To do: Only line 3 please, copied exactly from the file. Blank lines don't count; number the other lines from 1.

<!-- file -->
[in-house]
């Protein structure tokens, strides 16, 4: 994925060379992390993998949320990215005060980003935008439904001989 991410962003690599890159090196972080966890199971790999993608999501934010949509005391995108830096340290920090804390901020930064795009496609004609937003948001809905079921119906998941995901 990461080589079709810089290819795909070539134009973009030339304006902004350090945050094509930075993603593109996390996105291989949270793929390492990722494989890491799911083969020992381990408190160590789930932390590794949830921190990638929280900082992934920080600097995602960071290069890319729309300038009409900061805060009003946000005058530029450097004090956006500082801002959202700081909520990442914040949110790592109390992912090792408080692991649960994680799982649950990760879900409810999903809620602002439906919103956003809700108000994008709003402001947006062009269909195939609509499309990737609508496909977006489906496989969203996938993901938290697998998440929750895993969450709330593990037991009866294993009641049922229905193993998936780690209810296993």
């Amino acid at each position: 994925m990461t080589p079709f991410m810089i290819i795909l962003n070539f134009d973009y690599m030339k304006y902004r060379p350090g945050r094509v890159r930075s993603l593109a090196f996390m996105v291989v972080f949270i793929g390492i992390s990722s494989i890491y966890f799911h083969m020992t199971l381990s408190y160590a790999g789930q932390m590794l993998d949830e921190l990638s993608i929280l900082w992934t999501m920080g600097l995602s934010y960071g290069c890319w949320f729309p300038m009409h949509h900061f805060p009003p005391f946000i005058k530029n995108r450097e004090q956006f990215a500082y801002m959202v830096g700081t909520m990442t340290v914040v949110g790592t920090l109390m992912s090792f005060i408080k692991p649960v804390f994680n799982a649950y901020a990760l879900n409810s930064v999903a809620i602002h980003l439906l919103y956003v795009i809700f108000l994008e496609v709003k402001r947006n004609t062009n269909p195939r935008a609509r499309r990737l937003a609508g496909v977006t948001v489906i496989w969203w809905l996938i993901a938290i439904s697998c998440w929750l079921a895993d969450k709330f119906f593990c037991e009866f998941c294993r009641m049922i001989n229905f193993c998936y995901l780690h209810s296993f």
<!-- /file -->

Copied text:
């Amino acid at each position: 994925m990461t080589p079709f991410m810089i290819i795909l962003n070539f134009d973009y690599m030339k304006y902004r060379p350090g945050r094509v890159r930075s993603l593109a090196f996390m996105v291989v972080f949270i793929g390492i992390s990722s494989i890491y966890f799911h083969m020992t199971l381990s408190y160590a790999g789930q932390m590794l993998d949830e921190l990638s993608i929280l900082w992934t999501m920080g600097l995602s934010y960071g290069c890319w949320f729309p300038m009409h949509h900061f805060p009003p005391f946000i005058k530029n995108r450097e004090q956006f990215a500082y801002m959202v830096g700081t909520m990442t340290v914040v949110g790592t920090l109390m992912s090792f005060i408080k692991p649960v804390f994680n799982a649950y901020a990760l879900n409810s930064v999903a809620i602002h980003l439906l919103y956003v795009i809700f108000l994008e496609v709003k402001r947006n004609t062009n269909p195939r935008a609509r499309r990737l937003a609508g496909v977006t948001v489906i496989w969203w809905l996938i993901a938290i439904s697998c998440w929750l079921a895993d969450k709330f119906f593990c037991e009866f998941c294993r009641m049922i001989n229905f193993c998936y995901l780690h209810s296993f």